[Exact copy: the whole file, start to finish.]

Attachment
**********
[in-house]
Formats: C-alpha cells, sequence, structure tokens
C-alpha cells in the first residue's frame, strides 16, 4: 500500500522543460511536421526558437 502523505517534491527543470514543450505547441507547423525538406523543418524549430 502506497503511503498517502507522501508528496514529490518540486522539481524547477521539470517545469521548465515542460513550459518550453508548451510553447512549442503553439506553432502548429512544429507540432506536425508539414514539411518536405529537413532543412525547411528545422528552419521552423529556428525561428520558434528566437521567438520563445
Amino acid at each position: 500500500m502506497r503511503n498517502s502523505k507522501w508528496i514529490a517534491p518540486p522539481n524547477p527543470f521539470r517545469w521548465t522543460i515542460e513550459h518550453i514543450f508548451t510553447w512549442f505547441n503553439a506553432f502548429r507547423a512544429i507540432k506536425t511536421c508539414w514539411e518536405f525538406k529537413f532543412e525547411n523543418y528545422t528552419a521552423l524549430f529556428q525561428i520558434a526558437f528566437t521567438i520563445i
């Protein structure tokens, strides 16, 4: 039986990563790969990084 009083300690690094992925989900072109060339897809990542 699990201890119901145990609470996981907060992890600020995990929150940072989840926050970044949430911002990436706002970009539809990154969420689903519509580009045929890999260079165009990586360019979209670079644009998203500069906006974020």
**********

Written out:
[in-house]
Formats: C-alpha cells, sequence, structure tokens
C-alpha cells in the first residue's frame, strides 16, 4: 500500500522543460511536421526558437 502523505517534491527543470514543450505547441507547423525538406523543418524549430 502506497503511503498517502507522501508528496514529490518540486522539481524547477521539470517545469521548465515542460513550459518550453508548451510553447512549442503553439506553432502548429512544429507540432506536425508539414514539411518536405529537413532543412525547411528545422528552419521552423529556428525561428520558434528566437521567438520563445
Amino acid at each position: 500500500m502506497r503511503n498517502s502523505k507522501w508528496i514529490a517534491p518540486p522539481n524547477p527543470f521539470r517545469w521548465t522543460i515542460e513550459h518550453i514543450f508548451t510553447w512549442f505547441n503553439a506553432f502548429r507547423a512544429i507540432k506536425t511536421c508539414w514539411e518536405f525538406k529537413f532543412e525547411n523543418y528545422t528552419a521552423l524549430f529556428q525561428i520558434a526558437f528566437t521567438i520563445i
């Protein structure tokens, strides 16, 4: 039986990563790969990084 009083300690690094992925989900072109060339897809990542 699990201890119901145990609470996981907060992890600020995990929150940072989840926050970044949430911002990436706002970009539809990154969420689903519509580009045929890999260079165009990586360019979209670079644009998203500069906006974020």